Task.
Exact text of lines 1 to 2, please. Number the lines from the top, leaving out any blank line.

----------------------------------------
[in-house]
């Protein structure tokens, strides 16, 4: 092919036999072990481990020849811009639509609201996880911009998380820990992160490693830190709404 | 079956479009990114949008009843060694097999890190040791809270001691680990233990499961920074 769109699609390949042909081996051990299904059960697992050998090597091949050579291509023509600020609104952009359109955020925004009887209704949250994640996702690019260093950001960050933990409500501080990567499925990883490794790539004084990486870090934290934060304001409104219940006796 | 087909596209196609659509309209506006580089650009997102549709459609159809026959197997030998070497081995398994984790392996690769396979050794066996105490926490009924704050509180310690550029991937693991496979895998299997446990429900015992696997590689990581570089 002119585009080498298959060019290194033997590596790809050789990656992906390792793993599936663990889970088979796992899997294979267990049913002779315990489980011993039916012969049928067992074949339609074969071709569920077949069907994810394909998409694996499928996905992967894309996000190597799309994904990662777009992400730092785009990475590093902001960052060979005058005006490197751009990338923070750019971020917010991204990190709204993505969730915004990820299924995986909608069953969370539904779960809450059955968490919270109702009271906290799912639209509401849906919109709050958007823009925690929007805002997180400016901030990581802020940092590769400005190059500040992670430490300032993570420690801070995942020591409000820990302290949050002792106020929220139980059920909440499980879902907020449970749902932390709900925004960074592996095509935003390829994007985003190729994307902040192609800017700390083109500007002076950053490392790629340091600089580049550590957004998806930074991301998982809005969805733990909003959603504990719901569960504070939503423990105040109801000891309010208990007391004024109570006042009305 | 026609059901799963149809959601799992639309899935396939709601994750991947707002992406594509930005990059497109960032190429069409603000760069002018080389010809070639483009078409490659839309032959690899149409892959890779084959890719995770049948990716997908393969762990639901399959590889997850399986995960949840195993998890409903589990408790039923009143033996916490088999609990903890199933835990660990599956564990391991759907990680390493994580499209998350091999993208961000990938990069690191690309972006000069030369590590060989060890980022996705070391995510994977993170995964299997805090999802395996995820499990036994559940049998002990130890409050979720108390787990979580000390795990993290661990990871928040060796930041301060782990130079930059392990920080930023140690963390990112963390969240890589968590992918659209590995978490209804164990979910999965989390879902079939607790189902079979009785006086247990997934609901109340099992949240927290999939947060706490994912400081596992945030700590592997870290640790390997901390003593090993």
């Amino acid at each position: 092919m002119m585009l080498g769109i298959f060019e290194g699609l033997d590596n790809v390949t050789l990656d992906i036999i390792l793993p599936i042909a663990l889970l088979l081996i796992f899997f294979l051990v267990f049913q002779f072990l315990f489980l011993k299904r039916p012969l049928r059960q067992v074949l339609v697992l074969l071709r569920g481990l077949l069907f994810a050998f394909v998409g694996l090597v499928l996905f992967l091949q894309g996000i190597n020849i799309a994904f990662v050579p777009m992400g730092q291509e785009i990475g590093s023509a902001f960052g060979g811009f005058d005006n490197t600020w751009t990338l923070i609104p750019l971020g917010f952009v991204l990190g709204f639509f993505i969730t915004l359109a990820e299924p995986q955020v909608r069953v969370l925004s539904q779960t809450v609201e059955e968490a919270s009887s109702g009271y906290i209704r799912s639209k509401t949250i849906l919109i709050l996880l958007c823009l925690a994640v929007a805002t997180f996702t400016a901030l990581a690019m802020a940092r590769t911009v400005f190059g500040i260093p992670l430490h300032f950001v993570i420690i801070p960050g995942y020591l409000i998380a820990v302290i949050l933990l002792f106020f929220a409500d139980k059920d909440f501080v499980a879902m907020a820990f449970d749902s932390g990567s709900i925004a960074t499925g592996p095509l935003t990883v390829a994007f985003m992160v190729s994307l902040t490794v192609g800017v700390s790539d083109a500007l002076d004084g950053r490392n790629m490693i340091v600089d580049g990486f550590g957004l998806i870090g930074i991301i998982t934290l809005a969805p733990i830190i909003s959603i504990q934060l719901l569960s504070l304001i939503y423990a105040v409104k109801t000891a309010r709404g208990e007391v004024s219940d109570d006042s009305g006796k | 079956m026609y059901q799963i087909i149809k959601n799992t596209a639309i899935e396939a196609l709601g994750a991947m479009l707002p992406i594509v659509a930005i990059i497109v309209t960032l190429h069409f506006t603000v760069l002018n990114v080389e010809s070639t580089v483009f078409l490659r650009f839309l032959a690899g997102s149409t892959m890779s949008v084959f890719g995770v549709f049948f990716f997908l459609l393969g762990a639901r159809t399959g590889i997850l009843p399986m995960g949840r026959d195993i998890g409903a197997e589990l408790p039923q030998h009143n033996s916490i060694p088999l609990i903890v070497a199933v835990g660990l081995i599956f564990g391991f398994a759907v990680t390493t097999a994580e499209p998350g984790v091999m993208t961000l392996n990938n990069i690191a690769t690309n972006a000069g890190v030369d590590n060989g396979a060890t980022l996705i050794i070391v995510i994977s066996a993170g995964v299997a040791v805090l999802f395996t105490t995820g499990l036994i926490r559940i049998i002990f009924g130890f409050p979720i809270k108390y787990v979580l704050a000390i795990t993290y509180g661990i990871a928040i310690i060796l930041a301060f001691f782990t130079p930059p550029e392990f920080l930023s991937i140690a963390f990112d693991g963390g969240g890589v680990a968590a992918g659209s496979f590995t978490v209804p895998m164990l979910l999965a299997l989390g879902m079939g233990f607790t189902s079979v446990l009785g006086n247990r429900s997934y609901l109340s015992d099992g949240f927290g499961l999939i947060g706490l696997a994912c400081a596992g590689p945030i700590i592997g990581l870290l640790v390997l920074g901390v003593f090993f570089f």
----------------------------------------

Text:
[in-house]
């Protein structure tokens, strides 16, 4: 092919036999072990481990020849811009639509609201996880911009998380820990992160490693830190709404 | 079956479009990114949008009843060694097999890190040791809270001691680990233990499961920074 769109699609390949042909081996051990299904059960697992050998090597091949050579291509023509600020609104952009359109955020925004009887209704949250994640996702690019260093950001960050933990409500501080990567499925990883490794790539004084990486870090934290934060304001409104219940006796 | 087909596209196609659509309209506006580089650009997102549709459609159809026959197997030998070497081995398994984790392996690769396979050794066996105490926490009924704050509180310690550029991937693991496979895998299997446990429900015992696997590689990581570089 002119585009080498298959060019290194033997590596790809050789990656992906390792793993599936663990889970088979796992899997294979267990049913002779315990489980011993039916012969049928067992074949339609074969071709569920077949069907994810394909998409694996499928996905992967894309996000190597799309994904990662777009992400730092785009990475590093902001960052060979005058005006490197751009990338923070750019971020917010991204990190709204993505969730915004990820299924995986909608069953969370539904779960809450059955968490919270109702009271906290799912639209509401849906919109709050958007823009925690929007805002997180400016901030990581802020940092590769400005190059500040992670430490300032993570420690801070995942020591409000820990302290949050002792106020929220139980059920909440499980879902907020449970749902932390709900925004960074592996095509935003390829994007985003190729994307902040192609800017700390083109500007002076950053490392790629340091600089580049550590957004998806930074991301998982809005969805733990909003959603504990719901569960504070939503423990105040109801000891309010208990007391004024109570006042009305 | 026609059901799963149809959601799992639309899935396939709601994750991947707002992406594509930005990059497109960032190429069409603000760069002018080389010809070639483009078409490659839309032959690899149409892959890779084959890719995770049948990716997908393969762990639901399959590889997850399986995960949840195993998890409903589990408790039923009143033996916490088999609990903890199933835990660990599956564990391991759907990680390493994580499209998350091999993208961000990938990069690191690309972006000069030369590590060989060890980022996705070391995510994977993170995964299997805090999802395996995820499990036994559940049998002990130890409050979720108390787990979580000390795990993290661990990871928040060796930041301060782990130079930059392990920080930023140690963390990112963390969240890589968590992918659209590995978490209804164990979910999965989390879902079939607790189902079979009785006086247990997934609901109340099992949240927290999939947060706490994912400081596992945030700590592997870290640790390997901390003593090993």